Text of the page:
View original 163 more words

Hats From Around The World

Since I am busy and not in the mood to write, today’s post will be light but fun — here are eighty hats from around the world courtesy of DesignTaxi.com, which in turn pulled them from travel website Venere.

In addition to the iconic hats we all know and love — the French beret, Mexican sombrero, and so on — there are some pretty interesting and little-known varieties (especially from Africa and South Africa). Fellow artists and writers might benefit from these as a point of reference.

Hats Around The World I Hats Around The World II Hats Around The World III Hats Around The World IV

I think you can learn quite a bit from a culture by looking at its attire — what sort of inferences can you make from these samples?

Street Life Through Puddles

One of the great things about art is its ability to unlock new perspectives and angles that can change our own everyday perceptions and thoughts. Such has been the effect on me of Un Regard,” a photographic series by Congolese painter-turned-photographer Kiripi Katembo Siku.

His artwork captures daily life in the bustling city of Kinshasa, the capital of the Democratic Republic of Congo, as reflected in puddles. As you would imagine, this adds a pretty interesting effect to each photo.

Here are some photos courtesy of HuffPo, where I first stumbled upon this unique series.

2014-07-11-Rester.jpg

2014-07-11-Subir.jpg

2014-07-11-Survivre.jpg

2014-07-11-Avancer.jpg

2014-07-11-Devenir.jpg

2014-07-11-Errer.jpg

2014-07-11-Evolution.jpg

A pretty neat way to capture the everyday world around us. It kind of makes me want to get a closer look at puddles from now on! What do you think?

 

Global Spotlight: The Nihang Sikhs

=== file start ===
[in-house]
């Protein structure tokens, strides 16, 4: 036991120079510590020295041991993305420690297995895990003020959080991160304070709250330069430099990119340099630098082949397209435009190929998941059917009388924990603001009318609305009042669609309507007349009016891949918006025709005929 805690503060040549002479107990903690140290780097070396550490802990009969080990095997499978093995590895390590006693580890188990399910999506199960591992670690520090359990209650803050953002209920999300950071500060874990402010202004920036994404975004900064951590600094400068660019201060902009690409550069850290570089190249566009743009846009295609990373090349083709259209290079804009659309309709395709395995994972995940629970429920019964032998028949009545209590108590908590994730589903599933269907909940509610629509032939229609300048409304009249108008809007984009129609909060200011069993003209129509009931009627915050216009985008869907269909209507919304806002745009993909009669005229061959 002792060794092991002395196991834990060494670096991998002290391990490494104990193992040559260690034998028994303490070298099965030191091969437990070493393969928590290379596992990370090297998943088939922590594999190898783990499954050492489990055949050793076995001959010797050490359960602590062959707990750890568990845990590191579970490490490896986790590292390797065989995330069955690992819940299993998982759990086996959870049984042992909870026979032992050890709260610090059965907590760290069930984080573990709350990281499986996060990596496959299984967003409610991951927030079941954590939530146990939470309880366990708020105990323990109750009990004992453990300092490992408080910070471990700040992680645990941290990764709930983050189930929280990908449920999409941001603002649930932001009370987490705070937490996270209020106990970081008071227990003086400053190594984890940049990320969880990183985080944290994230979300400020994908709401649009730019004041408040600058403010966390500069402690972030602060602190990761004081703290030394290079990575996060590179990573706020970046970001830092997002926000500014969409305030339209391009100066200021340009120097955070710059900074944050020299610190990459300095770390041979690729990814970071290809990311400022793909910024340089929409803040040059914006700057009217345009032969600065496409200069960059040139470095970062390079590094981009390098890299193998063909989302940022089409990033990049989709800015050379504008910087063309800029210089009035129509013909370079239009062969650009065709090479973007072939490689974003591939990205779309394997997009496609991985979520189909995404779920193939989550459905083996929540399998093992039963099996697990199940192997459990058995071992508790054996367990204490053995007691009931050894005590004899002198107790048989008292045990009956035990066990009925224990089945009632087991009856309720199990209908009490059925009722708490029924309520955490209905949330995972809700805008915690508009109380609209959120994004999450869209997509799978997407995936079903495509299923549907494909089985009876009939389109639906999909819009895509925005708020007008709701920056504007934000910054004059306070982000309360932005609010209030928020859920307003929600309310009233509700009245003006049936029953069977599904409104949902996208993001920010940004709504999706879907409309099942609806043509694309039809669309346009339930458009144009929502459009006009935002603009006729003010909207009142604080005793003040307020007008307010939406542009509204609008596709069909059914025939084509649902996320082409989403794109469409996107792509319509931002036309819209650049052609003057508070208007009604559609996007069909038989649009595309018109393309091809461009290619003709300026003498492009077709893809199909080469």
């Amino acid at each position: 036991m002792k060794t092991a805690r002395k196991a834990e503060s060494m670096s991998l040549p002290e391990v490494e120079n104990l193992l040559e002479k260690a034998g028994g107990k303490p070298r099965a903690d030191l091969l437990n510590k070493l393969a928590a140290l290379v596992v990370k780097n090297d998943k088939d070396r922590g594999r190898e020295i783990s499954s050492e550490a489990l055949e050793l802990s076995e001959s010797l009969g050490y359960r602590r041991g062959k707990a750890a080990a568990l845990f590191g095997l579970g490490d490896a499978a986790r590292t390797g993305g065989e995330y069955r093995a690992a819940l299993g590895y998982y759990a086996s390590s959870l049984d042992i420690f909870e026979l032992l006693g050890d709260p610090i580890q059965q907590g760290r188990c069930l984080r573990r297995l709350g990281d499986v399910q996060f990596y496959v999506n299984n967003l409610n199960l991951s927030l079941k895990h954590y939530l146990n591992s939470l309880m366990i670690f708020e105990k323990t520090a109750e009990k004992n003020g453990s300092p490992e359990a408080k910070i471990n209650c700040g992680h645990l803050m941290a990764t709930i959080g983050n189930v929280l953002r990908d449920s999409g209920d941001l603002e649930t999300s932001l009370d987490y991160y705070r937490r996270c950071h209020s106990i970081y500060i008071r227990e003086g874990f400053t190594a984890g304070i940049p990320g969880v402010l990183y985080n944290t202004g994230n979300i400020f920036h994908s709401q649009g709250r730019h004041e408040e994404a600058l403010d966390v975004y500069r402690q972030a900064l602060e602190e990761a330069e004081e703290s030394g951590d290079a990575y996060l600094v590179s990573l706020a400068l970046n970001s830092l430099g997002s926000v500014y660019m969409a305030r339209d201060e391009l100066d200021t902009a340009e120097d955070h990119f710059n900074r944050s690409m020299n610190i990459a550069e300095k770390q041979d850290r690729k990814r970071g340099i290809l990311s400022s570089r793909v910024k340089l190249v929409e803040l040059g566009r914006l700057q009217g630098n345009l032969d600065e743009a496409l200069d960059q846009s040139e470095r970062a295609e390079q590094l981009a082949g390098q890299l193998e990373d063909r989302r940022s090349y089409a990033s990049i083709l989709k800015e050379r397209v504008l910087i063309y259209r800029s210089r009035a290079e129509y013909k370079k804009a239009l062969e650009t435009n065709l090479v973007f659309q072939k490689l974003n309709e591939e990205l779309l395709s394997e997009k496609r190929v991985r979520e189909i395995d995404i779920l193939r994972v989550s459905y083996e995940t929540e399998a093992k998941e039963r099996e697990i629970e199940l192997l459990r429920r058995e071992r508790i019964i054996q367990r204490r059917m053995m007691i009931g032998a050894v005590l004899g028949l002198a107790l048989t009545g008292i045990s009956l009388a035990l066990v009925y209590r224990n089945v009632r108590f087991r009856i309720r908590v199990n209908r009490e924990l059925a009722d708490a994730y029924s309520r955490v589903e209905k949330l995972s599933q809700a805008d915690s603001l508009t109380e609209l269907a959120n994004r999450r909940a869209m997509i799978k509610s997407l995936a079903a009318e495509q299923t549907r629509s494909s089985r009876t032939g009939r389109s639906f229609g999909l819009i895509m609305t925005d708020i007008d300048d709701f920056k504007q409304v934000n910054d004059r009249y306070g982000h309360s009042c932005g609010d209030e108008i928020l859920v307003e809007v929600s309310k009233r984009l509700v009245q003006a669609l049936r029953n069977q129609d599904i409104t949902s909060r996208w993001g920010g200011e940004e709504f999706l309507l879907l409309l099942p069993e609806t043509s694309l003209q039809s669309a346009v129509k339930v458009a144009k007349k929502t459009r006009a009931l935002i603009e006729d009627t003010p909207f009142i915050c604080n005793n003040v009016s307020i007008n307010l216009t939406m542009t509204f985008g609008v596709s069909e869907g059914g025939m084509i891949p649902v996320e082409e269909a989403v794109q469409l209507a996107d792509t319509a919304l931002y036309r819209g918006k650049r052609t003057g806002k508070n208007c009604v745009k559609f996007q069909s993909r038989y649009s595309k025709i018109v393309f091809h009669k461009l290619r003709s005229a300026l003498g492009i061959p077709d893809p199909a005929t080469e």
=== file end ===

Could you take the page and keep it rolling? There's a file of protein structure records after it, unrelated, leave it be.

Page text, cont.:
Members of the Nihang, a military order in the Sikh religion also known as the Akali (The Eternal) and the Akal Sena (The Army of the Eternal). Renowned for their strict discipline, courage, and martial skill, the Nihang are named after a Persian mythical sea creature to which their fighting prowess was compared (historians of the Mughal Empire likened their ferocity to that of crocodiles).

The Nihang are accorded considerable respect and affection among Sikhs worldwide, for although their role is primarily ceremonial, they are bound to defend their community in times of war. During the festival of Hola Mohalla (which usually occurs in March), thousands of Nihang gather at Anandpur, a holy city of the Sikhs, where they display their famous martial skills (known collectively as gatka).

As you may have noticed, the Nihang are best recognized by their large and often elaborate turbans. They are often reinforced with steel and fitted with various weapons, including a trident (for stabbing in close-quarters), bagh naka (claw-like weapons) and one or more chakram (steel throwing weapons).

I love the character, color, and personality in these photos (the first of which was taken by Mark Hartman but the others whose . Many thanks to my friend and colleague Richard for first sharing the first photo with me, and thus piquing my interest to learn more about this fascinating group and faith.

National Pride Around The World

With the rise of the nation state — whose conceptual origin is disputed but typically traced back to the Treaty of Westphalia in the 17th century — has emerged the idea of patriotism and pride in one’s civic and national identity — equally contentious and amorphous concepts.

As a life-long American, I am intimately aware of the impact, prevalence, and subsequent controversy of patriotism — indeed, national pride is seen as one of the definitive elements of American identity, coinciding with and emerging from notions such as American exceptionalism and the American dream.